Aerial upstarts prepare for PyeongChang

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Aerial upstarts prepare for PyeongChang


Cho Sung-dong coaches the Korean aerial freestyle skiing team at Jincheon National Training Center in North Chungcheong on Nov. 6. [KIM SANG-SEON]

Aerial freestyle skiing is known as the “circus on the snow” at the Winter Olympics, but in Korea it’s still an unfamiliar sport that was only introduced two years ago. At the Jincheon National Training Center in North Chungcheong, three aerialists - Yoon Gi-chan, Kim Nam-jeen and Kim Kyoung-eun - train with the same trampoline and sponge floor that gymnasts typically use.


Top: An aerialist competes in the FIS World Cup Aerials event at Phoenix Snow Park in Pyeongchang in February. Bottom: Yang Hak-seon, gold medalist in the men’s vault at the 2012 London Olympics. [KIM HYUN-DONG, ILGAN SPORTS]

Since aerial freestyle skiing requires skiers to perform twists and flips in the air, athletes with a gymnastic background are at an advantage. Due to this, the Korea Ski Association (KSA) appointed Cho Sung-dong, who coached Yang Hak-seon at the 2012 London Olympics, to serve as the head coach of the Korean aerial freestyle skiing team when it was first created in 2015.

“I heard a lot of people say that aerial is similar to vault,” Cho said. “But since aerial requires skiers to jump straight up in the air and down, it’s more similar to high bar than vault.”

In aerial freestyle skiing, aerialists perform multiple flips and twists while about six meters in the air, before landing. Competitors are scored on their takeoff, jump form and landing. The degree of difficulty is then taken into account to calculate the final score.

Depending on the level of the competitors, aerialists use either single, double or triple launch pad. The triple launch pad, which the top aerialists compete on, allows them to get as high as 18 meters (59 feet) off the ground. Currently, Korean aerialists only compete on single or double launch pads.

Since the sport is very new in Korea, there still isn’t a training facility for the aerialists. As a result, Korean athletes train on trampolines, made for gymnasts, to learn the movements. The national team headed to China, where they have water ramps that allow the athletes to land in a large swimming pool. After training in China the team left for Mongolia to train on an actual slope.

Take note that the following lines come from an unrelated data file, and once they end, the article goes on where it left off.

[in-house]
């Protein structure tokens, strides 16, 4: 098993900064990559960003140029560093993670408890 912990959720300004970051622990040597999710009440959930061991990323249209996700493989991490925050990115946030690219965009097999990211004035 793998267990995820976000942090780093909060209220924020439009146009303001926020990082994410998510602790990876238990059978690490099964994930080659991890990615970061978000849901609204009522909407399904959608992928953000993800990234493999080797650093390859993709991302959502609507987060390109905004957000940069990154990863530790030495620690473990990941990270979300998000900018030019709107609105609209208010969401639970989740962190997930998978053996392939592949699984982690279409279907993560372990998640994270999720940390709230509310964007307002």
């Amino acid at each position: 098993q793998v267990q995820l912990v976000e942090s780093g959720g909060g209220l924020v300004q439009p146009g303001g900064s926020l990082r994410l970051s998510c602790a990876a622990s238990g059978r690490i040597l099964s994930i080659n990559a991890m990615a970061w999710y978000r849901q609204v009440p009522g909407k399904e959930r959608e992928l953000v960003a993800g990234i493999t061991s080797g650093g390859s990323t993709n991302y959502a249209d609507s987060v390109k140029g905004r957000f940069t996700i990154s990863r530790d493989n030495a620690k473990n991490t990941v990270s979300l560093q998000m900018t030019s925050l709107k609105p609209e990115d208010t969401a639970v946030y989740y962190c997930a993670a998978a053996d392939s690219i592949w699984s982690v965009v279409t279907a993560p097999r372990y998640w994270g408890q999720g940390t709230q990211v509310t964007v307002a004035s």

Kim Nam-jeen and Kim Kyoung-eun are former gymnasts while Yoon switched to aerial skiing after competing in moguls. All three racers weren’t top ranked athletes, but in order to have a shot of competing at the Winter Olympics, they decided to change sport.

And their hard work has paid off. Kim Kyoung-eun finished 20th out of 26 aerialists at the FIS World Cup Freestyle Ladies’ Aerials in Phoenix Snow Park in Pyeongchang, earning a spot at the 2018 PyeongChang Winter Olympics.

As Kim Nam-jeen finished 24th out of 32 competitors at the men’s event, he has increased his chance of earning a spot at the Olympics. Kim needs to earn 0.6 points more at the FIS World Cup event next month to compete at the Winter Olympics in February.

But unlike the other two, Yoon faces an uphill struggle - he is still four points off qualifying.

“I feel like a student who’s enrolled in a college of music without knowing how to play the piano,” Yoon said. “There are times when I regret that I didn’t learn gymnastics. But I won’t give up. I’ll continue to challenge myself.”

Of the three aerialists, Cho put the most effort into helping Yoon.

Since Cho’s time as the head coach of the Korean national gymnastics team, Cho likes to focus on the basics. He believes that winning the men’s team gold medal at the 1994 Asian Games was the most memorable achievement of his career.

“After selecting high school students as national team members, I made them swing back and forth on a high bar the entire day,” Cho said. “At the time, the members of the Korean Gymnastic Associations were very worried but after making them do that for a few months, they learned the other skills a lot quicker. Basics are the most important thing before learning other skills. I teach them the basics based on what they need to achieve as their final goal.”

Sometimes the other aerialists were frustrated by the slow pace, but Cho won’t budge.

“I think I’m the only person to coach both the summer and the winter Olympics,” Cho said. “For the responsibility of making Korean history in the aerial ski jumping, I’ll try my hardest.”

The Korean aerial freestyle ski jumping team left for Mongolia for its final offseason training on Nov. 16.

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